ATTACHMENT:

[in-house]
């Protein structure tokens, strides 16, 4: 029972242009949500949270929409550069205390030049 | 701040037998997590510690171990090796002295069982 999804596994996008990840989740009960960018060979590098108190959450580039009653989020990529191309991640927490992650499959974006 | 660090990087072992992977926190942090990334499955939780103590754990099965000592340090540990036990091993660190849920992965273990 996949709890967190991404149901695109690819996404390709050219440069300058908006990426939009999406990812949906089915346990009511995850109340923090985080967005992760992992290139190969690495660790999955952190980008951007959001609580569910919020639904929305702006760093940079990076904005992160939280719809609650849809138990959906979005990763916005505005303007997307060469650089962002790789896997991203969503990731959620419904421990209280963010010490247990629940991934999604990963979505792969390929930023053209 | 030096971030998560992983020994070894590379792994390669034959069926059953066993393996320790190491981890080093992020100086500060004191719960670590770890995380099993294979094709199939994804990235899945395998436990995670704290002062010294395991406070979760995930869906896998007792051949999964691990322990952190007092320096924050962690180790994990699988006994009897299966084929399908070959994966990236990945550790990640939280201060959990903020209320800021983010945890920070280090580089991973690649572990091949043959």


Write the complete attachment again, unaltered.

[in-house]
């Protein structure tokens, strides 16, 4: 029972242009949500949270929409550069205390030049 | 701040037998997590510690171990090796002295069982 999804596994996008990840989740009960960018060979590098108190959450580039009653989020990529191309991640927490992650499959974006 | 660090990087072992992977926190942090990334499955939780103590754990099965000592340090540990036990091993660190849920992965273990 996949709890967190991404149901695109690819996404390709050219440069300058908006990426939009999406990812949906089915346990009511995850109340923090985080967005992760992992290139190969690495660790999955952190980008951007959001609580569910919020639904929305702006760093940079990076904005992160939280719809609650849809138990959906979005990763916005505005303007997307060469650089962002790789896997991203969503990731959620419904421990209280963010010490247990629940991934999604990963979505792969390929930023053209 | 030096971030998560992983020994070894590379792994390669034959069926059953066993393996320790190491981890080093992020100086500060004191719960670590770890995380099993294979094709199939994804990235899945395998436990995670704290002062010294395991406070979760995930869906896998007792051949999964691990322990952190007092320096924050962690180790994990699988006994009897299966084929399908070959994966990236990945550790990640939280201060959990903020209320800021983010945890920070280090580089991973690649572990091949043959």